How (and why) is Microsoft tweaking its 'Chakra' JavaScript engine in IE10?

How (and why) is Microsoft tweaking its 'Chakra' JavaScript engine in IE10?

Summary: What kinds of changes is Microsoft making to its JavaScript engine in IE10? A couple of recent Microsoft blog posts offer some details.

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TOPICS: Browser
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When Microsoft introduced Internet Explorer (IE) 9, one of the key new components of that browser was its JavaScript engine, codenamed "Chakra."

Chakra is still alive and well in IE10, and will be part of the one HTML5 browsing engine that will power both the Metro-Style and Desktop in Windows 8 and Windows RT. (It also will power the version of IE10 that is coming for Windows 7, as far as I know. There have been no publicly-released test builds from the Softies of IE10 for Windows 7 since Platform Preview 2 a year ago, but supposedly this product is still coming.)

Microsoft officials have said in the past that they've focused heavily -- though not exclusively -- on IE's JavaScript engine to improve browser performance. (IE's Trident rendering engine obviously has an impact on performance, too.)

The guiding principle since IE9 has been that HTML5 apps will work better on multi-core machines where the browser can take advantage of multicore performance. Chakra was built to take advantage of two cores, with the second core compiling JavaScript down to native machine code to help speed up the browser.

According to the latest IEBlog posts, Microsoft has been honing Chakra in some major ways since IE9.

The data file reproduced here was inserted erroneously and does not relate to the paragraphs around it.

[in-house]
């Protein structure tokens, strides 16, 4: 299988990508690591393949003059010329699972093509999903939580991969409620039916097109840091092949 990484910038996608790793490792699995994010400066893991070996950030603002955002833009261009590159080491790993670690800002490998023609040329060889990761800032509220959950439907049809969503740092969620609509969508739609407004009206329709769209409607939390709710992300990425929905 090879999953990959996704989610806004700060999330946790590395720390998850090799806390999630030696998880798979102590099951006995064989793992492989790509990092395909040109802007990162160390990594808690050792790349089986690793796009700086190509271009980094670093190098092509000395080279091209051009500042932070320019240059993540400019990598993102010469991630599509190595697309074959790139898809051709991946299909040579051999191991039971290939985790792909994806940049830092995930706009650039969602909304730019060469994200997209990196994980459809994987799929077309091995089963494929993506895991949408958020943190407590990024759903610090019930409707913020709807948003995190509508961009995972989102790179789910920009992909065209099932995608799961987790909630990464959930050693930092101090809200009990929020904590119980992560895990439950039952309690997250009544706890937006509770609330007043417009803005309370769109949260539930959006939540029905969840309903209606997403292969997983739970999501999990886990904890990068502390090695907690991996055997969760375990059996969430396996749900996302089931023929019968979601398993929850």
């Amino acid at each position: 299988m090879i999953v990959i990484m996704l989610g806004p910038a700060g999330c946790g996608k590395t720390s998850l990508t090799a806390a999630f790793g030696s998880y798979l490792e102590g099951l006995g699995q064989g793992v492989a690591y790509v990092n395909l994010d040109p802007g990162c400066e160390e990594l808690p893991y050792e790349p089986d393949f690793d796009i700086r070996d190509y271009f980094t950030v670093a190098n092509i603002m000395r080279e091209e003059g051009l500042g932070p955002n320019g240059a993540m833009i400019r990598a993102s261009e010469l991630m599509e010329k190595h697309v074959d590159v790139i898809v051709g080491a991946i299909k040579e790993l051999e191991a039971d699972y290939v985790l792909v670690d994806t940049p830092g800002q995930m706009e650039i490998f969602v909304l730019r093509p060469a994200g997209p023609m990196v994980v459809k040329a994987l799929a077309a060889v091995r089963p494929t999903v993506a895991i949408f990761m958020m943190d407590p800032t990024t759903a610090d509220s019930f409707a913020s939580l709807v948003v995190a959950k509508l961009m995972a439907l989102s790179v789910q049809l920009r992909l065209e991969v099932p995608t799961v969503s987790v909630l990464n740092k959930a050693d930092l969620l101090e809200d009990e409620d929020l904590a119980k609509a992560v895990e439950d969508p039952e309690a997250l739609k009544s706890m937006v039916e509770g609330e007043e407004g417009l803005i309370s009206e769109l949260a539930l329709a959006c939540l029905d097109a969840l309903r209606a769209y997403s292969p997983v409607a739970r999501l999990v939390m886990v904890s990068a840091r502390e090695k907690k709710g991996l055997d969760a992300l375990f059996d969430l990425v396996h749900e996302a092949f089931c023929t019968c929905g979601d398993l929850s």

Over the past year-plus, Chakra team has been optimizing for JavaScript-intensive apps. These aren't typically your ordinary, garden-variety real Web apps. Instead, they tend to be HTML5 games and simulations. (That explains the IE team's fondness for test cases like the BubbleMark simulation and Cut the Rope.)

To get these kinds of apps to run even faster, here's what the team said it did:

  • Updated Chakra’s JIT (just-in-time) compiler. "We added support for two additional processor architectures: x64 and ARM. That’s why, whether your JavaScript application is experienced by the user on a 64-bit PC or an ARM-based tablet, it enjoys the benefits of executing directly on the CPU."
  • Changed "the fundamental approach to generating machine code." According to this week's post, Chakra’s IE10 compiler generates fewer machine instructions for code, "reducing the overall memory footprint and speeding up execution." Apps with floating-point arithmetic, HTML5 games and simulations will be where these changes are most readily noticed.
  • Tweaked Chakra's memory allocator and garbage collector. "Chakra now delays the garbage collection at the end of script execution and requests a callback from the browser after an interval of script inactivity," the post explained. The result? The memory footprint shrinks when the browser or one of its tabs becomes inactive. It also means the frequency of garbage collection in animation-driven apps is reduced.